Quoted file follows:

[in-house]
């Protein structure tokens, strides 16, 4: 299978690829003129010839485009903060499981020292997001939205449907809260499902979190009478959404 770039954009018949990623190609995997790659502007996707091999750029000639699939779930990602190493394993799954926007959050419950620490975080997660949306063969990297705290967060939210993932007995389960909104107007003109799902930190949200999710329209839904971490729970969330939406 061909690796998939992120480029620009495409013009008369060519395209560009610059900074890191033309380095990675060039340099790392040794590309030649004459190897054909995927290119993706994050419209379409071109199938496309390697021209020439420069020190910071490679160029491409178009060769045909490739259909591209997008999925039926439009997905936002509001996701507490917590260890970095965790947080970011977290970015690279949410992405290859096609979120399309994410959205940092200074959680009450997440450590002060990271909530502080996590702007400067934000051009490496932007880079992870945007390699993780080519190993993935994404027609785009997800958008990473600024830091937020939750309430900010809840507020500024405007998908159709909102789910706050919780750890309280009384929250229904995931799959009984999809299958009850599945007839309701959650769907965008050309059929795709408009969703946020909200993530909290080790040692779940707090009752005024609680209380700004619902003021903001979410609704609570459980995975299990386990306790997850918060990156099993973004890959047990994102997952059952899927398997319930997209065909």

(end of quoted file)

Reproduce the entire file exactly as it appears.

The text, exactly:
[in-house]
């Protein structure tokens, strides 16, 4: 299978690829003129010839485009903060499981020292997001939205449907809260499902979190009478959404 770039954009018949990623190609995997790659502007996707091999750029000639699939779930990602190493394993799954926007959050419950620490975080997660949306063969990297705290967060939210993932007995389960909104107007003109799902930190949200999710329209839904971490729970969330939406 061909690796998939992120480029620009495409013009008369060519395209560009610059900074890191033309380095990675060039340099790392040794590309030649004459190897054909995927290119993706994050419209379409071109199938496309390697021209020439420069020190910071490679160029491409178009060769045909490739259909591209997008999925039926439009997905936002509001996701507490917590260890970095965790947080970011977290970015690279949410992405290859096609979120399309994410959205940092200074959680009450997440450590002060990271909530502080996590702007400067934000051009490496932007880079992870945007390699993780080519190993993935994404027609785009997800958008990473600024830091937020939750309430900010809840507020500024405007998908159709909102789910706050919780750890309280009384929250229904995931799959009984999809299958009850599945007839309701959650769907965008050309059929795709408009969703946020909200993530909290080790040692779940707090009752005024609680209380700004619902003021903001979410609704609570459980995975299990386990306790997850918060990156099993973004890959047990994102997952059952899927398997319930997209065909």